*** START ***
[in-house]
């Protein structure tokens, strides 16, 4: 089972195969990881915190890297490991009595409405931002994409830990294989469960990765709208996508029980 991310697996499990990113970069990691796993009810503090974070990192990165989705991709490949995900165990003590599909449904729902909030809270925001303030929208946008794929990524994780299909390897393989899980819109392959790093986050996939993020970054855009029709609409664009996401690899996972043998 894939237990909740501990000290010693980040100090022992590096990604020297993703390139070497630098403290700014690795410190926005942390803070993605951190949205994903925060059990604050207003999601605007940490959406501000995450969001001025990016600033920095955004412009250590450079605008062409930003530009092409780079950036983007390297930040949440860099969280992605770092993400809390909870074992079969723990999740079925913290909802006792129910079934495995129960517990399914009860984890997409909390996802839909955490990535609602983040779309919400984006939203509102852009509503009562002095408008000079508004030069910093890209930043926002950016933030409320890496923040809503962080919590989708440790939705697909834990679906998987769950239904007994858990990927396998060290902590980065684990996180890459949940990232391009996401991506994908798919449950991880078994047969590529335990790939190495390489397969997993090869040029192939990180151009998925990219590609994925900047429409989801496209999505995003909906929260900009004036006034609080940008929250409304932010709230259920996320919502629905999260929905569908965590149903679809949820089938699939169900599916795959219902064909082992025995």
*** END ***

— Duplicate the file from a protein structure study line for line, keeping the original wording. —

[in-house]
């Protein structure tokens, strides 16, 4: 089972195969990881915190890297490991009595409405931002994409830990294989469960990765709208996508029980 991310697996499990990113970069990691796993009810503090974070990192990165989705991709490949995900165990003590599909449904729902909030809270925001303030929208946008794929990524994780299909390897393989899980819109392959790093986050996939993020970054855009029709609409664009996401690899996972043998 894939237990909740501990000290010693980040100090022992590096990604020297993703390139070497630098403290700014690795410190926005942390803070993605951190949205994903925060059990604050207003999601605007940490959406501000995450969001001025990016600033920095955004412009250590450079605008062409930003530009092409780079950036983007390297930040949440860099969280992605770092993400809390909870074992079969723990999740079925913290909802006792129910079934495995129960517990399914009860984890997409909390996802839909955490990535609602983040779309919400984006939203509102852009509503009562002095408008000079508004030069910093890209930043926002950016933030409320890496923040809503962080919590989708440790939705697909834990679906998987769950239904007994858990990927396998060290902590980065684990996180890459949940990232391009996401991506994908798919449950991880078994047969590529335990790939190495390489397969997993090869040029192939990180151009998925990219590609994925900047429409989801496209999505995003909906929260900009004036006034609080940008929250409304932010709230259920996320919502629905999260929905569908965590149903679809949820089938699939169900599916795959219902064909082992025995």